Let's be abundantly clear here. These are the most engaged users in history. Look at these charts. Here on the left are samplings of random users. In the middle, these are folks whom up until now we might have termed "hardcore". And on the right is the verdant cohort.

Yeah. I call this aspirational. I call this gap here, above these bars? I think that's shortfall. I think that's soft. The verdant users have used our site non-stop for years, at the expense of their physical and mental health. These are shining examples of what our engagement metrics could look like. If it was just a little less engaging, all two point one billion of our users could scratch out meagre consumerist lives at the same time as following verdant feeds, and live decades instead of being used up in a matter of years.



Well, if you put it that way, this situation never agreed with me. You know, I'm an advocate of free speech. Even when the mere act of reading that speech has the literal effect of physically opening a hole in your skull and leaving you a lobotomized, insensate wreck of a human being. Especially then. Especially when simply being exposed to that speech, once, for a split second, swallows your living mind into an inescapable mental hell prison for the rest of your existence. That's speech which affects people. That's the speech which most needs to be heard, in my view. And I want our platform to be the platform for that.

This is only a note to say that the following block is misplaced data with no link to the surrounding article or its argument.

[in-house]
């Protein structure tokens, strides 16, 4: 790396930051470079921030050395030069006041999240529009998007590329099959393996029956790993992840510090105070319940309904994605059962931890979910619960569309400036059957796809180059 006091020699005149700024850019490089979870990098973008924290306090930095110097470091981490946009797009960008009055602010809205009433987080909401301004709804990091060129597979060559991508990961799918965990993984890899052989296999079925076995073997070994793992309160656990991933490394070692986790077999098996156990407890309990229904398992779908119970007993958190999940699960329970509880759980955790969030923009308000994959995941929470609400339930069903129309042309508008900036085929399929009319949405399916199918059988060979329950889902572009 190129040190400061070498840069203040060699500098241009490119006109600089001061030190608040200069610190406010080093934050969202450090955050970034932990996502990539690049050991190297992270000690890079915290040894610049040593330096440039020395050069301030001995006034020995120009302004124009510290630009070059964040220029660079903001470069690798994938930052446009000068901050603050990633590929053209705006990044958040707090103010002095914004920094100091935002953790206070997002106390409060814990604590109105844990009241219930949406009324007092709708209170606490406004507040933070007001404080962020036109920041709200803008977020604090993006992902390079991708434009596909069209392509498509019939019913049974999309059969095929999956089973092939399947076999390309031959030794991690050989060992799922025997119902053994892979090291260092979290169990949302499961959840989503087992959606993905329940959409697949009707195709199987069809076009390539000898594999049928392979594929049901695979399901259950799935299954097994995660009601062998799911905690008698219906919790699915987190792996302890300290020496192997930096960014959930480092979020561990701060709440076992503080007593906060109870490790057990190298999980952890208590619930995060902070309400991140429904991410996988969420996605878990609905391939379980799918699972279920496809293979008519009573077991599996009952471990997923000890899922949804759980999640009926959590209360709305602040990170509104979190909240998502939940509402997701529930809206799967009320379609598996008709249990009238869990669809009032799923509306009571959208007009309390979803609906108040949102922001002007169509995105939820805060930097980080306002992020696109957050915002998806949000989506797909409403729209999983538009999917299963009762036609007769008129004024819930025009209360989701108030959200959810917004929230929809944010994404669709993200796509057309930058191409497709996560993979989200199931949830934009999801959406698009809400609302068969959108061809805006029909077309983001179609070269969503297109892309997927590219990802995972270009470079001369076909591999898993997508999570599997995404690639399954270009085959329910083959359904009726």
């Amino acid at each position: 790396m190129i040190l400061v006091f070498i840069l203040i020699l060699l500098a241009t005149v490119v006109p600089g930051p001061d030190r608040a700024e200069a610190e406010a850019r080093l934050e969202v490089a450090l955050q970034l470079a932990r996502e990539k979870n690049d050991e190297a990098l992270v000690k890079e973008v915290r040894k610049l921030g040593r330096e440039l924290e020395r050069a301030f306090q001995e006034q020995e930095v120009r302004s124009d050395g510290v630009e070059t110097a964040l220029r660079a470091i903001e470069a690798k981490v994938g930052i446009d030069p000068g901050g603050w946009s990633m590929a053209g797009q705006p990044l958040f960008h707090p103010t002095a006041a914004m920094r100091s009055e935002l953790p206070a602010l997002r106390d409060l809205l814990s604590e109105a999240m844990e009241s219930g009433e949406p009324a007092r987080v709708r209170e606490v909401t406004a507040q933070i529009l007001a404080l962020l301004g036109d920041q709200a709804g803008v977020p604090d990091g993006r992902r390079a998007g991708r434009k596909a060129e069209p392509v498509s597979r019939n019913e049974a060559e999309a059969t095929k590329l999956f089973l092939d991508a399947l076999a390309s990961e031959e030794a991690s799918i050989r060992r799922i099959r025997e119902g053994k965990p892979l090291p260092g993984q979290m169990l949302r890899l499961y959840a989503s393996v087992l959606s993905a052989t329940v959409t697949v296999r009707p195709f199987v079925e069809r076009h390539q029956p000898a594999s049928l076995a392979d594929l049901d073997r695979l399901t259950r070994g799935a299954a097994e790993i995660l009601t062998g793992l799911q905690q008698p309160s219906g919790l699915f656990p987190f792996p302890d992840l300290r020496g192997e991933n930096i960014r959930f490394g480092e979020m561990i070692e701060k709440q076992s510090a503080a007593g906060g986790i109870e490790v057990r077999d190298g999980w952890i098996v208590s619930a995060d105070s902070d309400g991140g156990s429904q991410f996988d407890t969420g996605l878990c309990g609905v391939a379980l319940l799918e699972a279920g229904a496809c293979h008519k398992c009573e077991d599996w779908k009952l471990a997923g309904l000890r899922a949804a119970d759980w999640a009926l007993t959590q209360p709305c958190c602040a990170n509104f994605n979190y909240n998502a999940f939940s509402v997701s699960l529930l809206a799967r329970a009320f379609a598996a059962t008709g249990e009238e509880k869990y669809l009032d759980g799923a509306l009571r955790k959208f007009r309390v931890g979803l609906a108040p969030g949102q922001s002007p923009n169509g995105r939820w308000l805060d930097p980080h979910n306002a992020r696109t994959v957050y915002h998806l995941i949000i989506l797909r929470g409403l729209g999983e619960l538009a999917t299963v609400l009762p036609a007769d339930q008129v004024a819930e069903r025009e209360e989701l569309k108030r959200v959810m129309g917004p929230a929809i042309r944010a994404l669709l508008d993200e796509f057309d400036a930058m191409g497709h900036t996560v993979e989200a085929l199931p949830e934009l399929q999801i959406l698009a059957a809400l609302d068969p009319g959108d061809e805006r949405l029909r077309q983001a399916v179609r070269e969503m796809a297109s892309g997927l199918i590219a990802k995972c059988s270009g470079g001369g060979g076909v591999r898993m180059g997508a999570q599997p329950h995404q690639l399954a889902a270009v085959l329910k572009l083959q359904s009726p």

As long as folks are properly informed.


...Aaaaand that concludes the video. The meeting recording you just watched, where social media executive Scott Joyce originally revealed his support for verdancy was, of course, the first outbreak of the secondary verdancy disease, now called "verdancy two" or "oxidancy". We now know that this phenomenon started with the @Oxi_dance account, but it took much, much longer for researchers to successfully identify and isolate. Although this infection is much less contagious, not physically debilitating and even, in some cases, reversible, it is considered no less dangerous. Unfortunately there is currently no algorithm for distinguishing oxidant feeds from relatively safe ones. A human being has to risk infection to make the judgement call.

Yes, in case this was unclear. The secondary disease is a disease which makes you advocate for the first disease. You aren't infected by the first disease. If you were infected by the first one you'd be basically dead, as Joyce describes. You're actually partially immune to it. You just... really, really like it. You just think being infected by the first one is a great idea and you try to get folks infected by it.

Joyce is now in a psychiatric hospital, as are several other people presenting similar symptoms.



That was a long question. But... yes, on reflection, this does feel like a miscarriage of justice, or malpractice, to me. As you say, Joyce is physically and mentally healthy, and his crazy opinions are as valid as anyone's, no matter how dangerous actually acting on them might be. My feeling is that his voice deserves to be heard.